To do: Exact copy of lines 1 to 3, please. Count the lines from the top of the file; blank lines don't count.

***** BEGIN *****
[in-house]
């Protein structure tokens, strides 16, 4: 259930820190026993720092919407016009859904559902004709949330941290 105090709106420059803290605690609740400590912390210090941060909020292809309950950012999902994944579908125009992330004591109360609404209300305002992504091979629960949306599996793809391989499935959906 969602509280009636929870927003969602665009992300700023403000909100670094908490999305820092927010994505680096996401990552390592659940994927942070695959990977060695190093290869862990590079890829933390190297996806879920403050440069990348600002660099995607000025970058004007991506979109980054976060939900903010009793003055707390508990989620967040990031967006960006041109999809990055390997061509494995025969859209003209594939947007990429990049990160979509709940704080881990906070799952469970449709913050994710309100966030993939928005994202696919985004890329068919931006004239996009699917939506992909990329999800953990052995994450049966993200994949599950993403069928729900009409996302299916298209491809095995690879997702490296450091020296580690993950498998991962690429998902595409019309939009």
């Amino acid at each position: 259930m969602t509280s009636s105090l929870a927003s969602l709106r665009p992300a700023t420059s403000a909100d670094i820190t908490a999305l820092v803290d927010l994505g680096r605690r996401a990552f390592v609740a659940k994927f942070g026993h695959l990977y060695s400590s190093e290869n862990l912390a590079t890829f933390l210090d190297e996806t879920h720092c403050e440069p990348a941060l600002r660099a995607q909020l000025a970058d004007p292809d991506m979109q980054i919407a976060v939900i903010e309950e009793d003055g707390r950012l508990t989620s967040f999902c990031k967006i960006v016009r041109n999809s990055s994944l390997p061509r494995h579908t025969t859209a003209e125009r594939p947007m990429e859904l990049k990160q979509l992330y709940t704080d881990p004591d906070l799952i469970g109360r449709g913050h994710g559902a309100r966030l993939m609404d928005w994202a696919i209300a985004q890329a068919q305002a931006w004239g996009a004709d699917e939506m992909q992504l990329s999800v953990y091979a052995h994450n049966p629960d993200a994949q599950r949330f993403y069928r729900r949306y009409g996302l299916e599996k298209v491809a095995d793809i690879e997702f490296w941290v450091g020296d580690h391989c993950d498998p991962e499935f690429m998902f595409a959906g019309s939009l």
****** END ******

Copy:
[in-house]
């Protein structure tokens, strides 16, 4: 259930820190026993720092919407016009859904559902004709949330941290 105090709106420059803290605690609740400590912390210090941060909020292809309950950012999902994944579908125009992330004591109360609404209300305002992504091979629960949306599996793809391989499935959906 969602509280009636929870927003969602665009992300700023403000909100670094908490999305820092927010994505680096996401990552390592659940994927942070695959990977060695190093290869862990590079890829933390190297996806879920403050440069990348600002660099995607000025970058004007991506979109980054976060939900903010009793003055707390508990989620967040990031967006960006041109999809990055390997061509494995025969859209003209594939947007990429990049990160979509709940704080881990906070799952469970449709913050994710309100966030993939928005994202696919985004890329068919931006004239996009699917939506992909990329999800953990052995994450049966993200994949599950993403069928729900009409996302299916298209491809095995690879997702490296450091020296580690993950498998991962690429998902595409019309939009």
């Amino acid at each position: 259930m969602t509280s009636s105090l929870a927003s969602l709106r665009p992300a700023t420059s403000a909100d670094i820190t908490a999305l820092v803290d927010l994505g680096r605690r996401a990552f390592v609740a659940k994927f942070g026993h695959l990977y060695s400590s190093e290869n862990l912390a590079t890829f933390l210090d190297e996806t879920h720092c403050e440069p990348a941060l600002r660099a995607q909020l000025a970058d004007p292809d991506m979109q980054i919407a976060v939900i903010e309950e009793d003055g707390r950012l508990t989620s967040f999902c990031k967006i960006v016009r041109n999809s990055s994944l390997p061509r494995h579908t025969t859209a003209e125009r594939p947007m990429e859904l990049k990160q979509l992330y709940t704080d881990p004591d906070l799952i469970g109360r449709g913050h994710g559902a309100r966030l993939m609404d928005w994202a696919i209300a985004q890329a068919q305002a931006w004239g996009a004709d699917e939506m992909q992504l990329s999800v953990y091979a052995h994450n049966p629960d993200a994949q599950r949330f993403y069928r729900r949306y009409g996302l299916e599996k298209v491809a095995d793809i690879e997702f490296w941290v450091g020296d580690h391989c993950d498998p991962e499935f690429m998902f595409a959906g019309s939009l």